Attendees of the second annual School Wellness Summit on October 8 returned from their lunch break eager to hear from five finalists vying for two $5,000 grants from the Orfalea Foundation School Food Initiative. Each finalist would have five minutes to explain how the funds would help them achieve a greater culture of health and wellness at their school or district.
One winner was to be chosen by the School Wellness Council, which was established to promote campus health and wellness initiatives and to host future School Wellness Summits. The other winner would be selected through a vote of the attendees.
As fate would have it, the vote ended in a tie. As fate would also have it, Orfalea Foundation Chair and Co-Founder Natalie Orfalea was in the audience, and made a quick executive decision that rather than splitting the audience award, the School Food Initiative would double it – allowing both audience favorites to pursue their projects with full funding.
According to School Food Initiative Director Kathleen de Chadenèdes, “I was really impressed with the caliber of the thirteen original proposals; they showed real innovation and clearly explained what they were going to do, how they would do it, and how success would be measured. A stipulation of the grant is that the winners must return to the 2016 School Wellness Summit to report on their progress, so these grants will provide a learning experience for all of us.”
Congratulations to all three winners of the 2015 School Wellness Summit Fast Pitch Competition:
PEAC Wellness Program
San Marcos High School, Santa Barbara School District
Presenter: Jennifer Filipko
The program will educate, motivate, and provide students the essential skills needed to develop a healthy lifestyle. Including physical fitness, nutrition education, goal setting development skills, and classroom setting improvements, the wellness program will be integrated into the existing AVID/PEAC sophomore class and managed by their teacher, Jennifer Filipko. The goal is to educate the staff about ways to include at least 10 minutes a day of fitness, relaxation, or wellness approaches into their own classes, to promote wellness school-wide so that it becomes part of the school and district culture.
Farm to Fork
Adam Elementary, Santa Maris-Bonita School District
Presenter: Principal Laurie Graack
Students and staff at Adam Elementary have identified a school Farm to Fork project as a priority for promoting school wellness and healthy lifestyle choices. Research indicates that students who plant, grow, tend and harvest their own produce are more likely to sample and consume vegetables. This project would include constructing a garden-to-cafeteria area certified by the Santa Barbara County Agricultural Commissioner’s Office. Adam Elementary in Santa Maria serves over 1,000 students, with over 90% meeting requirements for the free and reduced school meals program. The desired outcomes are increased vegetable consumption by Adam Elementary students and staff, increased garden-enhanced nutrition education, and support of the district school wellness policy. The funding will be used to construct a garden-to-cafeteria plot and establish certification. Additionally, funds will be used to promote the garden-to-cafeteria effort and create awareness and pride among students about where their food comes from.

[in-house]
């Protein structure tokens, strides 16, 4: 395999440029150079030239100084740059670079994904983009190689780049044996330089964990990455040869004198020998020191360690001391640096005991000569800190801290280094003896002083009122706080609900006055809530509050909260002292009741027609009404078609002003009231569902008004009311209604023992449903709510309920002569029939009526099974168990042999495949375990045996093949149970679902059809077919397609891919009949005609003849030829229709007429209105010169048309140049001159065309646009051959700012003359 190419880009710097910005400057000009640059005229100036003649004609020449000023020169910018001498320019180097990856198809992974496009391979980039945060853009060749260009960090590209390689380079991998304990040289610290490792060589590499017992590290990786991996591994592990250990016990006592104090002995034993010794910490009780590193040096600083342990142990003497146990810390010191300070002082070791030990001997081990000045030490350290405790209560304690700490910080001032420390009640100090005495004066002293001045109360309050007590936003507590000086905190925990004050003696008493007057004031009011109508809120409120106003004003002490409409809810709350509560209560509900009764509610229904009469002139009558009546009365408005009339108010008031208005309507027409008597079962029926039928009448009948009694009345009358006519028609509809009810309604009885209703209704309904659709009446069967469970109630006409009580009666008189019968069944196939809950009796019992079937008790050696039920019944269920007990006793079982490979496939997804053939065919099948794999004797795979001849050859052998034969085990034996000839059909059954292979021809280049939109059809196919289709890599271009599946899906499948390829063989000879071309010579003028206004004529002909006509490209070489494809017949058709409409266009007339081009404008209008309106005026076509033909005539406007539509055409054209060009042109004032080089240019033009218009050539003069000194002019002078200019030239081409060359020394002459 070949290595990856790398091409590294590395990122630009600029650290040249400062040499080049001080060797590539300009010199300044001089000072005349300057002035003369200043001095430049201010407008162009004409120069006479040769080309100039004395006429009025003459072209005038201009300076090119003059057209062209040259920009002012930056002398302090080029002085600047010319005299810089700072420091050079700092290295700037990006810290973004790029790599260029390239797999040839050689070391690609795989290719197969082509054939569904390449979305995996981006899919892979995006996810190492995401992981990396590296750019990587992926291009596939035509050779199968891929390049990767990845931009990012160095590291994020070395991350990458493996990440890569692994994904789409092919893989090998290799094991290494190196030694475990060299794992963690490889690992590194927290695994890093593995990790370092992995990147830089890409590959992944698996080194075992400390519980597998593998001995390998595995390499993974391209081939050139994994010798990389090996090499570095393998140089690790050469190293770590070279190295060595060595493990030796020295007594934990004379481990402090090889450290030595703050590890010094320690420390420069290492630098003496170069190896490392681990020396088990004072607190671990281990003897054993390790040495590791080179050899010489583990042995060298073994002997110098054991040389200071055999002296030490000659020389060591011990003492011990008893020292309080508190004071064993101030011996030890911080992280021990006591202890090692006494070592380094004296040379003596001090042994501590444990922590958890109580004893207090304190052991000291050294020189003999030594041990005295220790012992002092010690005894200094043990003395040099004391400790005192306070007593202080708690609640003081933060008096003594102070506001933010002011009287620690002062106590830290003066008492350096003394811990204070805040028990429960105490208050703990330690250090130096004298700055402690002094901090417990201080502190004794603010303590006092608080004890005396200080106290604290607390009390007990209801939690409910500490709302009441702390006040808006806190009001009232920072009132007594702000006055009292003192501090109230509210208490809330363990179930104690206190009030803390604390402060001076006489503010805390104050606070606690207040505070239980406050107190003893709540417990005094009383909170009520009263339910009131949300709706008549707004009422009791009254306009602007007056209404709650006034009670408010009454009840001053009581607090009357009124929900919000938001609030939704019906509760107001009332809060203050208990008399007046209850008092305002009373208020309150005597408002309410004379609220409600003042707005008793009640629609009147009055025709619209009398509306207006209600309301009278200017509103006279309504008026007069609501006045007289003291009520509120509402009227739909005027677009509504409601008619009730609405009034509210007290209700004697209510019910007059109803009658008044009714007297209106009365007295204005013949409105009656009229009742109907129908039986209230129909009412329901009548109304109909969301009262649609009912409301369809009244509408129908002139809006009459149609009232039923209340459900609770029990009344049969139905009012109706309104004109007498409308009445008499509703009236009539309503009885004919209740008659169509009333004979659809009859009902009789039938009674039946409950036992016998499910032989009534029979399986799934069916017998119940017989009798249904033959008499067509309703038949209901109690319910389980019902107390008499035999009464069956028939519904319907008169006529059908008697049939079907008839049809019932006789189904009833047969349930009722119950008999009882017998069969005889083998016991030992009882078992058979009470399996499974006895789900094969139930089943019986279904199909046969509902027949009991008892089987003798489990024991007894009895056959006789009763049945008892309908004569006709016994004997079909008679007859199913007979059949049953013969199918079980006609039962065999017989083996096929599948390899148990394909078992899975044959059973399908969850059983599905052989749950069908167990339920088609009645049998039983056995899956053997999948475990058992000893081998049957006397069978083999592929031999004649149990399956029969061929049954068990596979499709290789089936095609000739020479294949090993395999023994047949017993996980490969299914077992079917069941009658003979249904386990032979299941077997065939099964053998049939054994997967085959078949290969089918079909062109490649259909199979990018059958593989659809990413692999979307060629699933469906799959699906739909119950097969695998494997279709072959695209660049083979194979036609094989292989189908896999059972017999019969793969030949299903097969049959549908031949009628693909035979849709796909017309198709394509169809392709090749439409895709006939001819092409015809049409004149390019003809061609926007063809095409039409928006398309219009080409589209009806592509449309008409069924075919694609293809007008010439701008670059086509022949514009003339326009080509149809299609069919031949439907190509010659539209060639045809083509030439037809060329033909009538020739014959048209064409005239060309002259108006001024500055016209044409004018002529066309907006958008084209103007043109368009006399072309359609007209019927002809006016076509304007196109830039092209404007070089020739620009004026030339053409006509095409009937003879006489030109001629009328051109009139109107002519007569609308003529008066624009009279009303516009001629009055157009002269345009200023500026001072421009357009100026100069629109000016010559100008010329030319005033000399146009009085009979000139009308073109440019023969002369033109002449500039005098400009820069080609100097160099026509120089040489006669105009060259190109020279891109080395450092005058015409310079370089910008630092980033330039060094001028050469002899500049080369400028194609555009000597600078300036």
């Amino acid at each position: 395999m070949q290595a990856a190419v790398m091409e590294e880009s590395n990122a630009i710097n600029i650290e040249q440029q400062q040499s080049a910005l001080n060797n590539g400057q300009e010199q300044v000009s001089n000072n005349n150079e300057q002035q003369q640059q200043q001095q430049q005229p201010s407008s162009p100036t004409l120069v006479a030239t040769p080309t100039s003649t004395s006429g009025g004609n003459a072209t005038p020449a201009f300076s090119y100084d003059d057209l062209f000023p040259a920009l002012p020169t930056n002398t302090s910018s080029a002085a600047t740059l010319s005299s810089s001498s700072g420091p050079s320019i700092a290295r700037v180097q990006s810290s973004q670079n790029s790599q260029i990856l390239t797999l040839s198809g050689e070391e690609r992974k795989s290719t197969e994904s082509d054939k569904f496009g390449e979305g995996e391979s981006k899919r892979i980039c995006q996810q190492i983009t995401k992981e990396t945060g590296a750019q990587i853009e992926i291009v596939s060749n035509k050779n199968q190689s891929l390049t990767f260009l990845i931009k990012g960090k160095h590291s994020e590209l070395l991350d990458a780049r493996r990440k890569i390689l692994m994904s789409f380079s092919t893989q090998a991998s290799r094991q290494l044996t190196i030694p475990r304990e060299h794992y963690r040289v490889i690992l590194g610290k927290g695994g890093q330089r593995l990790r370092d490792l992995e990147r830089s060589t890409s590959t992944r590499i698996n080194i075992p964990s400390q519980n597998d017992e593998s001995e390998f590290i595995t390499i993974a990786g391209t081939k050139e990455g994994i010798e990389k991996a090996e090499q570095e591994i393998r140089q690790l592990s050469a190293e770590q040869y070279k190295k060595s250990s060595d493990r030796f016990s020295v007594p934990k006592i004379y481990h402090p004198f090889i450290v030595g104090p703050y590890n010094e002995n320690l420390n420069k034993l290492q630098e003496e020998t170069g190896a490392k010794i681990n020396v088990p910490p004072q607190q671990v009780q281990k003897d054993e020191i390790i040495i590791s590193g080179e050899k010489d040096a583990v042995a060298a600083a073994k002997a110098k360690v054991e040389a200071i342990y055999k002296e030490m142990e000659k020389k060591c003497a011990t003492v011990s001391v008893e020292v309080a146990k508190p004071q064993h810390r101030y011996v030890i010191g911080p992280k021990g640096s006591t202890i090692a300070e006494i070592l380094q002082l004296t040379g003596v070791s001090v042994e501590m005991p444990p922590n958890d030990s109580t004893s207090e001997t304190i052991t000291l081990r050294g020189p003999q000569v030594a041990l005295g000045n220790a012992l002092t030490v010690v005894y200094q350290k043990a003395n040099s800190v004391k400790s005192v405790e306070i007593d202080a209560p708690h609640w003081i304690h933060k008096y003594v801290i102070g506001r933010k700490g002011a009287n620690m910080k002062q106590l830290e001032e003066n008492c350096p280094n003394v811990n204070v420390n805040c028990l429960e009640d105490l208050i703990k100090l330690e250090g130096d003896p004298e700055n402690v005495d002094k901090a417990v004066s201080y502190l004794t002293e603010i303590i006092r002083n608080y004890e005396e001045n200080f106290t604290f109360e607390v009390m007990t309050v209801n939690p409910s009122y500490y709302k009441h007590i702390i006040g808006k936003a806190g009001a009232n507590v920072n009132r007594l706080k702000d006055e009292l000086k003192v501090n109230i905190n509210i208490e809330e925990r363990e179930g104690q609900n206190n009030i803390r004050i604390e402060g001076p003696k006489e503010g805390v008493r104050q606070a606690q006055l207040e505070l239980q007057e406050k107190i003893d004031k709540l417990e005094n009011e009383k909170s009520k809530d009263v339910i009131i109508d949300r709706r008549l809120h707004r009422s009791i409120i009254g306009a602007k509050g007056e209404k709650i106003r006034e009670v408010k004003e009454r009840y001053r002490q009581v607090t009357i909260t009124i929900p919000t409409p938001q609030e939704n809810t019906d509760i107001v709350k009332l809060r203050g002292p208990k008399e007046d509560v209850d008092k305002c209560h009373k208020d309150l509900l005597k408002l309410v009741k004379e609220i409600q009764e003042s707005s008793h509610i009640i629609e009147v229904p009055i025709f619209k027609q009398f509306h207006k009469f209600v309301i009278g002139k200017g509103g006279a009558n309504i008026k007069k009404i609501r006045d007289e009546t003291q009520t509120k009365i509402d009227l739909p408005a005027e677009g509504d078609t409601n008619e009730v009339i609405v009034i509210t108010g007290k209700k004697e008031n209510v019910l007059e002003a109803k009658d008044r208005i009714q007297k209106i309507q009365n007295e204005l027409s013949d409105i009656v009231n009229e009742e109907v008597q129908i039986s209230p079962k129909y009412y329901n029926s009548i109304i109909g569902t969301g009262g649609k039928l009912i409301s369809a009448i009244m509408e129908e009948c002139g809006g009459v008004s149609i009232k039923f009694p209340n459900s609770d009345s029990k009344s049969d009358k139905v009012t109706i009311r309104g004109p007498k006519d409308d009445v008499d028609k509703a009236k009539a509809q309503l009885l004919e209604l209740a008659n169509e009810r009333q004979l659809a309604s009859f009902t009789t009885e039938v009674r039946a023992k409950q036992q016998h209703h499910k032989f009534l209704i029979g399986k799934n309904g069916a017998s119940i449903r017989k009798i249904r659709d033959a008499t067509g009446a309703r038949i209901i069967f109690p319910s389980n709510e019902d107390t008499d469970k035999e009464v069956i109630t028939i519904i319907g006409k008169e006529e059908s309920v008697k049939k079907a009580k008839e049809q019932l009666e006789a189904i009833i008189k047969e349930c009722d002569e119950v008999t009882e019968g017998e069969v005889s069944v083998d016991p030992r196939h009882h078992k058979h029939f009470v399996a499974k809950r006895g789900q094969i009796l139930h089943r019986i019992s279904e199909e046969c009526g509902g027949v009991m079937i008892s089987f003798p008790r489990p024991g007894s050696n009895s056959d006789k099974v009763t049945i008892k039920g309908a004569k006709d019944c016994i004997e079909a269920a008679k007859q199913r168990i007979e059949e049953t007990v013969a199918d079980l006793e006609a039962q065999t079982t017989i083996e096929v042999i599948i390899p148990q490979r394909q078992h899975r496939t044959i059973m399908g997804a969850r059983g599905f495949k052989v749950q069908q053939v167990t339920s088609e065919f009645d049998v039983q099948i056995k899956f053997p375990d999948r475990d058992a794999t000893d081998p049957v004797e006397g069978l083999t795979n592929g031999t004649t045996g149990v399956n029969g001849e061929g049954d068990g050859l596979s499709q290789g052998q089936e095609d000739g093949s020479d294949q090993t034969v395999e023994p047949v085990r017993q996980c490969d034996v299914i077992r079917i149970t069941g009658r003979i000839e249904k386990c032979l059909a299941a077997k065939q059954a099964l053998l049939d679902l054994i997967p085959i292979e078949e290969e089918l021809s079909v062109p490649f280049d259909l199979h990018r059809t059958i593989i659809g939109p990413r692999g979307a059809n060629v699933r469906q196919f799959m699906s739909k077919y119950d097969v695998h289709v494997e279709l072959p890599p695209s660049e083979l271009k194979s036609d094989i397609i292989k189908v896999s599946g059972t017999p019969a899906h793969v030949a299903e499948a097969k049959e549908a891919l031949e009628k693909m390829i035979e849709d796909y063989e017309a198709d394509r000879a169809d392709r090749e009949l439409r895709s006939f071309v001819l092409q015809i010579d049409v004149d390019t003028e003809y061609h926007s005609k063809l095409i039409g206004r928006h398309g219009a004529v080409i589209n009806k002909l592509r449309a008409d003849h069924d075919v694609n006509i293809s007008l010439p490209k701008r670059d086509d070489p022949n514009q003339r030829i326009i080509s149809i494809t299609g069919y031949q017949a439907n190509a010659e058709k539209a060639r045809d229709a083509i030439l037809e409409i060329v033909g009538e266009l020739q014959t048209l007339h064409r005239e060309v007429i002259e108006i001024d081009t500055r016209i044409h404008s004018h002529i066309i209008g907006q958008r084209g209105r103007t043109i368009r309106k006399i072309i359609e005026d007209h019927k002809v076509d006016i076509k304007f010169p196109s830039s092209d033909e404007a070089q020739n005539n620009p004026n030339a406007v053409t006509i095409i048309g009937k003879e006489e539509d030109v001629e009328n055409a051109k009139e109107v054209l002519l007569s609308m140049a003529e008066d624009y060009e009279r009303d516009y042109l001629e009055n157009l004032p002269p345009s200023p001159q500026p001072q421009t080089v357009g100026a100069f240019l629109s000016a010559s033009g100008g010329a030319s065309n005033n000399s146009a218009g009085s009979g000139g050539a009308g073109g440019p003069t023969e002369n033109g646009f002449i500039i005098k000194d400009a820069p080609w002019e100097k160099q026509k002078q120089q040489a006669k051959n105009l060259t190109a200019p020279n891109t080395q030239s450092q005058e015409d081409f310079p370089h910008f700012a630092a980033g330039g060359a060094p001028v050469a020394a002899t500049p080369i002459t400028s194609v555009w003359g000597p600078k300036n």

Cabrillo High School, Lompoc Unified School District
Presenters: Students Cora Pickles and Maha Gul
A 2010 UCLA Public Health study found that 48.6 % of Lompoc children are overweight or obese – 10% higher than the rest of the county and 13th highest in California. Only 15% of Lompoc fifth graders passed the six physical fitness tests administered to all fifth graders annually. Sugary beverages are a leading culprit in the obesity epidemic, yet there is limited promotion for and access to purified, refrigerated water at Cabrillo High School. LUSD has already shifted from sugary beverages by adopting a district-wide wellness policy and eliminating their sale on school property. However, increasing access to water has been a larger challenge. This grant will facilitate the installation of two stations; one at the CHS Aquarium and one in the CHS Cafeteria. The Aquarium will also use its station during elementary school tours to promote healthy living and environmental stewardship. The 1600 students and staff at Cabrillo High School (LUSD’s largest campus) will benefit from both stations, particularly the cafeteria, where 95,273 healthy meals were served last year.
The Aquarium’s station will serve the 6,000 students, adults, and families touring the facility year-round. The addition of these stations will produce two significant impacts to Cabrillo High School and the surrounding community: First, they will continue to develop a culture of healthy living across the campus as students and staff members utilize the stations on a daily basis. Second, the station in our unique Aquarium will impact the community as student tour guides use it in elementary tours and open house events to tout both the benefits of proper hydration and the importance of reducing plastic waste that too often finds its way to the ocean.